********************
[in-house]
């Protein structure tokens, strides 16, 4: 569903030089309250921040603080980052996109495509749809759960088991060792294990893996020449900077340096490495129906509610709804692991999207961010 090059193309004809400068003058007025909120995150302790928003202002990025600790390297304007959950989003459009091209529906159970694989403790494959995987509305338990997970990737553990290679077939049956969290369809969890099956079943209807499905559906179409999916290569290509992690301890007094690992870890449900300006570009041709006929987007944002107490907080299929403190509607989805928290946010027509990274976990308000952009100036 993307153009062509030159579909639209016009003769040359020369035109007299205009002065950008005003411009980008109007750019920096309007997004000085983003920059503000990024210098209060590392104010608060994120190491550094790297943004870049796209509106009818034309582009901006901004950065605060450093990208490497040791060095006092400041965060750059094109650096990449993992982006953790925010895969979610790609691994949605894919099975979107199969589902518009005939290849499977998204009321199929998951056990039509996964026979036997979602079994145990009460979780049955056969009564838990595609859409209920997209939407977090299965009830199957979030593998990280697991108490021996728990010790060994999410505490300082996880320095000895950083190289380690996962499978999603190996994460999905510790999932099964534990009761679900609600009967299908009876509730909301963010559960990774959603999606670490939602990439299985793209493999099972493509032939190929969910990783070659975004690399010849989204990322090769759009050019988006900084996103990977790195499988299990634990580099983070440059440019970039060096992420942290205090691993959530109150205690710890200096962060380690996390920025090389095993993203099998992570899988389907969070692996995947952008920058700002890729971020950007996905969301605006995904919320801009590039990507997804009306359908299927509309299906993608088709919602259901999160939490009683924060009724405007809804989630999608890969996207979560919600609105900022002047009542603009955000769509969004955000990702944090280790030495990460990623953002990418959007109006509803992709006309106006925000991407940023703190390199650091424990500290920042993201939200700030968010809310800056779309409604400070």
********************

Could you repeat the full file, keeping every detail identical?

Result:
[in-house]
């Protein structure tokens, strides 16, 4: 569903030089309250921040603080980052996109495509749809759960088991060792294990893996020449900077340096490495129906509610709804692991999207961010 090059193309004809400068003058007025909120995150302790928003202002990025600790390297304007959950989003459009091209529906159970694989403790494959995987509305338990997970990737553990290679077939049956969290369809969890099956079943209807499905559906179409999916290569290509992690301890007094690992870890449900300006570009041709006929987007944002107490907080299929403190509607989805928290946010027509990274976990308000952009100036 993307153009062509030159579909639209016009003769040359020369035109007299205009002065950008005003411009980008109007750019920096309007997004000085983003920059503000990024210098209060590392104010608060994120190491550094790297943004870049796209509106009818034309582009901006901004950065605060450093990208490497040791060095006092400041965060750059094109650096990449993992982006953790925010895969979610790609691994949605894919099975979107199969589902518009005939290849499977998204009321199929998951056990039509996964026979036997979602079994145990009460979780049955056969009564838990595609859409209920997209939407977090299965009830199957979030593998990280697991108490021996728990010790060994999410505490300082996880320095000895950083190289380690996962499978999603190996994460999905510790999932099964534990009761679900609600009967299908009876509730909301963010559960990774959603999606670490939602990439299985793209493999099972493509032939190929969910990783070659975004690399010849989204990322090769759009050019988006900084996103990977790195499988299990634990580099983070440059440019970039060096992420942290205090691993959530109150205690710890200096962060380690996390920025090389095993993203099998992570899988389907969070692996995947952008920058700002890729971020950007996905969301605006995904919320801009590039990507997804009306359908299927509309299906993608088709919602259901999160939490009683924060009724405007809804989630999608890969996207979560919600609105900022002047009542603009955000769509969004955000990702944090280790030495990460990623953002990418959007109006509803992709006309106006925000991407940023703190390199650091424990500290920042993201939200700030968010809310800056779309409604400070």